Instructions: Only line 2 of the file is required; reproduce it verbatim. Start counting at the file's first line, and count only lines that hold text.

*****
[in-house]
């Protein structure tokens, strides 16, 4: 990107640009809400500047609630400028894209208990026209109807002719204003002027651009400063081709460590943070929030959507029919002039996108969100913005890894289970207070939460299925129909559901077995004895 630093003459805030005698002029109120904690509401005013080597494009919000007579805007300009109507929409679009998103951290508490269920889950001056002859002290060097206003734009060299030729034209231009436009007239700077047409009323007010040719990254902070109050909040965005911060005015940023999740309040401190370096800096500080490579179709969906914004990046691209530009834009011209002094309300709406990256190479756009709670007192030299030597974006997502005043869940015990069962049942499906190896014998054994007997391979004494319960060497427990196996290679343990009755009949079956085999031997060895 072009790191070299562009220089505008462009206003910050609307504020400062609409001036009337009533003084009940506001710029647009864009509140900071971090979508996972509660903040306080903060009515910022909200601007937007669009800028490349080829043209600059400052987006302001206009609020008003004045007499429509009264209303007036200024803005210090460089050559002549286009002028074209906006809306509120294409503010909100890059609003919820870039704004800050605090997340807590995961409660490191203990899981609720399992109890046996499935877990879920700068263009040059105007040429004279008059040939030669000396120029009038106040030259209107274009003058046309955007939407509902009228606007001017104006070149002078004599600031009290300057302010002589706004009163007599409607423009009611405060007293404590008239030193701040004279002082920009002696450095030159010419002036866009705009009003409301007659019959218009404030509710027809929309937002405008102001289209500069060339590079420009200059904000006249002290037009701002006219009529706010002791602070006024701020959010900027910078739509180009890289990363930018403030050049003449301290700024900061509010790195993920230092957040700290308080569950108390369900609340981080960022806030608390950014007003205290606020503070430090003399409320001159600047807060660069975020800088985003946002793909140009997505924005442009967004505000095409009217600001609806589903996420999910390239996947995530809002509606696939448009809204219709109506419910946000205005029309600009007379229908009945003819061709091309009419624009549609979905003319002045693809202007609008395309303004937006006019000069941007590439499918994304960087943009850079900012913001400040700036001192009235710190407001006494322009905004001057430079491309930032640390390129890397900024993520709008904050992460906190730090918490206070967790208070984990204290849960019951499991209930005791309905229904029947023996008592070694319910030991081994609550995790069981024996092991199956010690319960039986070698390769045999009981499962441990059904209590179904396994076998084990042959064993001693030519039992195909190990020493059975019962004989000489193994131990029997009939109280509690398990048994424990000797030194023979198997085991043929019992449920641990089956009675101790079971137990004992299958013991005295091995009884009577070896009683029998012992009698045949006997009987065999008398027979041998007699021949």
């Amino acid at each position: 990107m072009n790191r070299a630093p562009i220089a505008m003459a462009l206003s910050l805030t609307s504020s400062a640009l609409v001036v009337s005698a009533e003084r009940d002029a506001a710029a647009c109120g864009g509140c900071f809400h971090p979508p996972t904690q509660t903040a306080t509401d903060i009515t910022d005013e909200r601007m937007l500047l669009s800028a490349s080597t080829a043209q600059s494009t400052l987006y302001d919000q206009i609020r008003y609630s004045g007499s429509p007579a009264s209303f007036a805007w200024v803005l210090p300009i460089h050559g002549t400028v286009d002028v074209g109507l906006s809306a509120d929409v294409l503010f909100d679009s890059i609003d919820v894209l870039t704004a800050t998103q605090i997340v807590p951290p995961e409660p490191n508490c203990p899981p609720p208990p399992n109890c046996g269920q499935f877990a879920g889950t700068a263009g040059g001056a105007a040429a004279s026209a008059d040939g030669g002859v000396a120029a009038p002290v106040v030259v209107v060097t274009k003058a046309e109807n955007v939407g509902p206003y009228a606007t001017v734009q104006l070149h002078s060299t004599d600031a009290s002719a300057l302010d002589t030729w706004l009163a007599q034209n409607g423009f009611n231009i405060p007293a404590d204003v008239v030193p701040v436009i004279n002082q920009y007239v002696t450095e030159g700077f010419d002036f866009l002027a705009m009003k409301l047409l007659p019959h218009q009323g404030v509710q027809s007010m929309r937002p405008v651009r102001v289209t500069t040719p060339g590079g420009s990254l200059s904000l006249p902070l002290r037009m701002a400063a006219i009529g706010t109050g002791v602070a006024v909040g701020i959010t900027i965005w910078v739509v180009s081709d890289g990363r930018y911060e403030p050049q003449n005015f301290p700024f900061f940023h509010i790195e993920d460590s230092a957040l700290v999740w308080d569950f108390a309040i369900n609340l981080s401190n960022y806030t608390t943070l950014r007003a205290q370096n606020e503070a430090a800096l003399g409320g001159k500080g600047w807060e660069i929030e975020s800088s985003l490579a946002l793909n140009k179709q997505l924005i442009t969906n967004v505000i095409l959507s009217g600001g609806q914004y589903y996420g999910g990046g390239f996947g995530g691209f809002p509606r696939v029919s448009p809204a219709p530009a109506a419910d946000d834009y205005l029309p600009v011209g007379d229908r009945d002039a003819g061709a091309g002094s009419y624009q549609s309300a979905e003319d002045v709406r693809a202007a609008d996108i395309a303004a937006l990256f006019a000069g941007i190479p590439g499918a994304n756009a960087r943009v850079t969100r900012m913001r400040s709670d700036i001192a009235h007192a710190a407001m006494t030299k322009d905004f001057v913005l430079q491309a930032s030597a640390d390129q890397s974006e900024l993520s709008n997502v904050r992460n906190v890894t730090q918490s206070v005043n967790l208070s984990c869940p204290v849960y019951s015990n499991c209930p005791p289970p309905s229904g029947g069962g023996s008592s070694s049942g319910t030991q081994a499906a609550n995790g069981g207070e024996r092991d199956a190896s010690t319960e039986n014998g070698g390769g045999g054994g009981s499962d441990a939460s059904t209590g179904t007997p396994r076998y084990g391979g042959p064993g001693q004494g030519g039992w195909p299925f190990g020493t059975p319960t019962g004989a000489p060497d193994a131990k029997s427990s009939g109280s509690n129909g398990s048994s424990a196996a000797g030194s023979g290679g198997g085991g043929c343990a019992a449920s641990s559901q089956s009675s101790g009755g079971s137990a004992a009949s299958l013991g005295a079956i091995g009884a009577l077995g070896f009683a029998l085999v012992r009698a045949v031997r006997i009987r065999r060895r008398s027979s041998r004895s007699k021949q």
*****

């Protein structure tokens, strides 16, 4: 990107640009809400500047609630400028894209208990026209109807002719204003002027651009400063081709460590943070929030959507029919002039996108969100913005890894289970207070939460299925129909559901077995004895 630093003459805030005698002029109120904690509401005013080597494009919000007579805007300009109507929409679009998103951290508490269920889950001056002859002290060097206003734009060299030729034209231009436009007239700077047409009323007010040719990254902070109050909040965005911060005015940023999740309040401190370096800096500080490579179709969906914004990046691209530009834009011209002094309300709406990256190479756009709670007192030299030597974006997502005043869940015990069962049942499906190896014998054994007997391979004494319960060497427990196996290679343990009755009949079956085999031997060895 072009790191070299562009220089505008462009206003910050609307504020400062609409001036009337009533003084009940506001710029647009864009509140900071971090979508996972509660903040306080903060009515910022909200601007937007669009800028490349080829043209600059400052987006302001206009609020008003004045007499429509009264209303007036200024803005210090460089050559002549286009002028074209906006809306509120294409503010909100890059609003919820870039704004800050605090997340807590995961409660490191203990899981609720399992109890046996499935877990879920700068263009040059105007040429004279008059040939030669000396120029009038106040030259209107274009003058046309955007939407509902009228606007001017104006070149002078004599600031009290300057302010002589706004009163007599409607423009009611405060007293404590008239030193701040004279002082920009002696450095030159010419002036866009705009009003409301007659019959218009404030509710027809929309937002405008102001289209500069060339590079420009200059904000006249002290037009701002006219009529706010002791602070006024701020959010900027910078739509180009890289990363930018403030050049003449301290700024900061509010790195993920230092957040700290308080569950108390369900609340981080960022806030608390950014007003205290606020503070430090003399409320001159600047807060660069975020800088985003946002793909140009997505924005442009967004505000095409009217600001609806589903996420999910390239996947995530809002509606696939448009809204219709109506419910946000205005029309600009007379229908009945003819061709091309009419624009549609979905003319002045693809202007609008395309303004937006006019000069941007590439499918994304960087943009850079900012913001400040700036001192009235710190407001006494322009905004001057430079491309930032640390390129890397900024993520709008904050992460906190730090918490206070967790208070984990204290849960019951499991209930005791309905229904029947023996008592070694319910030991081994609550995790069981024996092991199956010690319960039986070698390769045999009981499962441990059904209590179904396994076998084990042959064993001693030519039992195909190990020493059975019962004989000489193994131990029997009939109280509690398990048994424990000797030194023979198997085991043929019992449920641990089956009675101790079971137990004992299958013991005295091995009884009577070896009683029998012992009698045949006997009987065999008398027979041998007699021949």